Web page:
Anti-terrorism powers for a rainy day
4 September 2011
Updated | Next week will mark the 10th anniversary of the 11 September 2001 terrorist attacks. Despite the intervening decade, the states threatened by terrorism are still puzzling out the right balance between the powers of security services and the rights of suspected terrorists to due process.
Although terrorism is now mercifully low on the public agenda, the effects of 9/11 are still being felt across the legal system. The United Kingdom is soon to open an independent inquiry into the improper treatment of detainees by security services following the terrorist attacks. As things stand, the UK’s major human rights groups are boycotting the inquiry for fear that the government will be able to suppress evidence.
The intelligence services have now tightened up their policy towards interviewing detainees overseas, but one policy which is still in flux is the control order regime, soon to be succeeded by Terrorism Prevention and Investigation Measures (TPIMs).
I have explained before why control orders have been so controversial – see Control orders: what are they and why do they matter?. In short, they are give the secretary of state the power to impose strict conditions on a terrorist suspect as long as there are “reasonable grounds” for suspecting they are or have been involved with terrorism-related activity. The orders are controversial because they allow the suspects to be effectively under house arrest without anywhere near the ordinary level of suspicion necessary to detain a person.
The TPIM bill drew back from some of the more stringent powers of control orders, most notably the power of the secretary of state to forcibly relocate a suspect to anywhere in the country. This was in line with the coalition government’s early promise to “restore the rights of individuals in the face of encroaching state power“.
Tomorrow the TPIM Bill is to receive its third reading in Parliament, and there has been some activity since I last posted on the bill. The government is now proposing a second bill to be scrutinised by Parliament; the “Enhanced” TPIM bill. If passed, this would allow more stringent powers, notably relocation to anywhere without consent , a total ban on communication devices and a ban on all communications without the secretary of state’s consent.
So does this mean we are going back to control orders? No. Well at least, not yet. January’s Review of Counter Terrorism Powers, the Secretary of State concluded that there may be exceptional circumstances where it could be necessary for the government to seek Parliamentary approval for additional restrictive measures (see page 43, para 27). This seems sensible; clearly the needs of the security services will be different should a “very serious terrorist risk” arise. Of course, that does raise the question of what constitutes “exceptional circumstances”.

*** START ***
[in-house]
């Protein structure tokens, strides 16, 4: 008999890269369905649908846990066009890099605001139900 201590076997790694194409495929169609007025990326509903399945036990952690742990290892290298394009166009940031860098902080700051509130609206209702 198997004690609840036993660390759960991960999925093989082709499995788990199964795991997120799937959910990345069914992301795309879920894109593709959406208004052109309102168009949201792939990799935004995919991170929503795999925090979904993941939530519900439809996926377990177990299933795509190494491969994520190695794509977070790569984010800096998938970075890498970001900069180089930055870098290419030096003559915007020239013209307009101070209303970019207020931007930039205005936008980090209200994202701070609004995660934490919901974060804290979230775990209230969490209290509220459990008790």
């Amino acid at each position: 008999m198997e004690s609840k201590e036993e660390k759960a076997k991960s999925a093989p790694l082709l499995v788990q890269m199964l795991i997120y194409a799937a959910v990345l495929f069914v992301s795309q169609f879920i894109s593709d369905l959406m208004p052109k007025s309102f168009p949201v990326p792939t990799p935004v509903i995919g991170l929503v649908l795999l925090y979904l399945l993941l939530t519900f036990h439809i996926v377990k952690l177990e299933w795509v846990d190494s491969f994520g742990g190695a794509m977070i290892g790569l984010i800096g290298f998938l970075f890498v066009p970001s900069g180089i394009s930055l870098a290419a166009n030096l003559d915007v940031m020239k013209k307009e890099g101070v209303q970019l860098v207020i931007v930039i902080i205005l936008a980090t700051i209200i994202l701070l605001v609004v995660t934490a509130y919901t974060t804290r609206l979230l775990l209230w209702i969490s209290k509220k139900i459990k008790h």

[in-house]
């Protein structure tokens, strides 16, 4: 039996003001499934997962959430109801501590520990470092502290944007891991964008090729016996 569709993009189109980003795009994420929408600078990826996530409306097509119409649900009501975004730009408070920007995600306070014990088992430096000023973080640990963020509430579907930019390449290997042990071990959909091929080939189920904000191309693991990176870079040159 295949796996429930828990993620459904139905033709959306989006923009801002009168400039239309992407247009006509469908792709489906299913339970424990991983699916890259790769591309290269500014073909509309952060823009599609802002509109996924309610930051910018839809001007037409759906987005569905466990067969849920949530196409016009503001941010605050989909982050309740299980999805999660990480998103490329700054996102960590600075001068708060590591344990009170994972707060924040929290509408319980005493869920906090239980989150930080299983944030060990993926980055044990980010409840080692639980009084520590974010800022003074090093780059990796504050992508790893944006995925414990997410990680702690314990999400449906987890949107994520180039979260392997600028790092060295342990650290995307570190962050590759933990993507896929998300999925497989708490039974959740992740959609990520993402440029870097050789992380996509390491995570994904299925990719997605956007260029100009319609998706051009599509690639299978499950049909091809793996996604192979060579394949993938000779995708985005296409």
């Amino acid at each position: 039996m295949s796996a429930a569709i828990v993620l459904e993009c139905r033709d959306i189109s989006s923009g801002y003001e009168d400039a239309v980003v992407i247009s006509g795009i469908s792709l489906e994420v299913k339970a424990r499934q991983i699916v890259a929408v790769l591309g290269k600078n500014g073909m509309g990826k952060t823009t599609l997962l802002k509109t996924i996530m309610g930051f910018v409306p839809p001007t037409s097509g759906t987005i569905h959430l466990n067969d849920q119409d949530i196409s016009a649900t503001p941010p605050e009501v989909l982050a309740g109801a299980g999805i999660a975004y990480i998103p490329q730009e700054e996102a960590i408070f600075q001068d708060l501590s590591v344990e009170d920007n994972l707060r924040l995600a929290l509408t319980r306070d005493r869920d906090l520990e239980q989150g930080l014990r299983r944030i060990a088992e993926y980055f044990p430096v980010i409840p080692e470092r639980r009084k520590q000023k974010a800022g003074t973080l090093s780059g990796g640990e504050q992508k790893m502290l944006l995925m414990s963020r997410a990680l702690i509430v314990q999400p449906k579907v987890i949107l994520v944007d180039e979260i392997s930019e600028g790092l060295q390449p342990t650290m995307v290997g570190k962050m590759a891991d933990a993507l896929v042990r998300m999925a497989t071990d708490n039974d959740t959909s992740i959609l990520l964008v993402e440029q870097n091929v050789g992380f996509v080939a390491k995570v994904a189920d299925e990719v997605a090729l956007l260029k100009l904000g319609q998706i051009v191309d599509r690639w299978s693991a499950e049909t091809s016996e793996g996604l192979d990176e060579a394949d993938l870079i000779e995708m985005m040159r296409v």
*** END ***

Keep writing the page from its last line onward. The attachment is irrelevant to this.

It was not originally intended that the emergency powers be scrutinised by Parliament now, but during an oral evidence session with Baroness Neville Jones (see questions q51-56), the then Security Minister, the Joint Committee on Human Rights pressed for publication of a draft Bill for pre-legislative scrutiny. Again, this is sensible as it ensures that in an emergency the powers which would be passed would already have been scrutinised.
So, the enhanced bill has now been published, effectively to be kept in the locker in case of a rainy day. Not all is rosy, however. Amongst other things, the human rights campaign group Liberty have criticised a newly proposed clause in the main TPIM bill which will allow the Secretary of State to impose the measures if an emergency occurs during a Parliamentary recess.
This is similar to a Henry VIII clause, in that it allows the secretary of state to impose powers which have not been passed by Parliament, although they may previously have been scrutinised. This is a bit worrying, as it is within the Secretary of State’s discretion to decide when it is, in the language of the bill, “necessary to do so by reason of urgency“.
However, the Joint Committee on Human Rights, which has been critical of the control order regime, said in June that if Parliament were in recess during an emergency, it would be impractical and potentially dangerous to wait for it to return or recall MPs in order to pass the emergency powers. So it may be right that the secretary of state should be able to act swiftly.
None of this is easy. As with President Obama’s early but as yet unfulfilled pledge to close the Guantanamo Bay prison camp, the coalition government is finding it difficult to reduce the “too authoritarian” (the words used in the Coalition’s Programme for Government) powers imposed by the previous government. This near-impossible balancing exercise between security and liberty is the legacy of 9/11, and it will still be felt for years to come. Hopefully we can keep the rain off.
Update, 9 September 2011 – The amendments to the TPIMs Bill to allow the emergency recess powers were defeated on Monday 314 votes to 213.
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Sorry to be picky, but it is relevant that the link to the Joint Committee’s recommendations in July regarding emergency legislation and parliamentary recesses is actually to an ad hoc Joint Committee specifically established to scrutinise the draft emergency legislation on pre-charge detention. It was not the JCHR.
“Exceptional circumstances”. One wonders if these will be the same exceptional circumstances as in which universities will be able to charge £9000 tuition, i.e. in the majority of cases.
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